Trait contributions to fish community assembly emerge from trophicinteractions in an individual-based model

Ecological Modelling
By: , and 



Community ecology seeks to understand and predict the characteristics of communities that can develop under different environmental conditions, but most theory has been built on analytical models that are limited in the diversity of species traits that can be considered simultaneously. We address that limitation with an individual-based model to simulate assembly of fish communities characterized by life history and trophic interactions with multiple physiological tradeoffs as constraints on species performance. Simulation experiments were carried out to evaluate the distribution of 6 life history and 4 feeding traits along gradients of resource productivity and prey accessibility. These experiments revealed that traits differ greatly in importance for species sorting along the gradients. Body growth rate emerged as a key factor distinguishing community types and defining patterns of community stability and coexistence, followed by egg size and maximum body size. Dominance by fast-growing, relatively large, and fecund species occurred more frequently in cases where functional responses were saturated (i.e. high productivity and/or prey accessibility). Such dominance was associated with large biomass fluctuations and priority effects, which prevented richness from increasing with productivity and may have limited selection on secondary traits, such as spawning strategies and relative size at maturation. Our results illustrate that the distribution of species traits and the consequences for community dynamics are intimately linked and strictly dependent on how the benefits and costs of these traits are balanced across different conditions.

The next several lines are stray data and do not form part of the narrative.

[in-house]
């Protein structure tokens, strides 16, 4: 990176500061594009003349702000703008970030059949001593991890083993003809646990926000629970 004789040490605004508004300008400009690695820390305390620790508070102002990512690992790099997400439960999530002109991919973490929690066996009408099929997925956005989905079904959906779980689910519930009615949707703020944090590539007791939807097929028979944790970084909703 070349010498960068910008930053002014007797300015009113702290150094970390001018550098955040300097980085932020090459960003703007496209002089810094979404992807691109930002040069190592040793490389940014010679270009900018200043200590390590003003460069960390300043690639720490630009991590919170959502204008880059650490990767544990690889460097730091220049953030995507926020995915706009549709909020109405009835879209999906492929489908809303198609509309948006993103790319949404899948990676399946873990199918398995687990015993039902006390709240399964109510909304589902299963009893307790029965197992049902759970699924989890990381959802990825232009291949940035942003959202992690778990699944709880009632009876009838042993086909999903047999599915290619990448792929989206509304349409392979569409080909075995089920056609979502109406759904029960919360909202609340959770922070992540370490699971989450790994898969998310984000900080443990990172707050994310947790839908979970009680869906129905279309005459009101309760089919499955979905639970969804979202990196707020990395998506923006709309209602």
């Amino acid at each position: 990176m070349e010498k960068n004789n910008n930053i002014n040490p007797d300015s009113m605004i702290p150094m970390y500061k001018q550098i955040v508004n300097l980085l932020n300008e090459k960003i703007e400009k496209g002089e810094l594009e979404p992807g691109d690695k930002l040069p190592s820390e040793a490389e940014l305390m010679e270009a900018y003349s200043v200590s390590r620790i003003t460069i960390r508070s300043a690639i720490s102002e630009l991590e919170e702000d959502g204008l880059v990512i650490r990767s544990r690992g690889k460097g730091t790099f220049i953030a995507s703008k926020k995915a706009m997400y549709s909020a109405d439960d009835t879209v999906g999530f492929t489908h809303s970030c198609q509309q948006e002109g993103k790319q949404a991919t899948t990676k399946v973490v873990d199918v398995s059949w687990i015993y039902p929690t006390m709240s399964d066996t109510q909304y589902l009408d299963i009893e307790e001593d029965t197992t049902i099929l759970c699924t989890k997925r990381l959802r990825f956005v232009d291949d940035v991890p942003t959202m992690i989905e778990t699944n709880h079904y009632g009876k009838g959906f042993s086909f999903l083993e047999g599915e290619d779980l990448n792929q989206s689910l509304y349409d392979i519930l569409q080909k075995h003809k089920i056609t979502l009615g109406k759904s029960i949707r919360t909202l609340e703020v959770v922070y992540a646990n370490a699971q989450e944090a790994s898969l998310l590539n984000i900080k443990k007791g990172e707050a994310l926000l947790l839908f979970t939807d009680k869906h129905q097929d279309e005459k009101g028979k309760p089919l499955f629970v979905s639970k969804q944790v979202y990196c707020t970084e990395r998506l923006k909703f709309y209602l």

Publication type Article
Publication Subtype Journal Article
Title Trait contributions to fish community assembly emerge from trophicinteractions in an individual-based model
Series title Ecological Modelling
DOI 10.1016/j.ecolmodel.2012.12.003
Volume 251
Year Published 2013
Language English
Publisher Elsevier
Contributing office(s) Southeast Ecological Science Center
Description 12 p.
Larger Work Type Article
Larger Work Subtype Journal Article
Larger Work Title Ecological Modelling
First page 32
Last page 43
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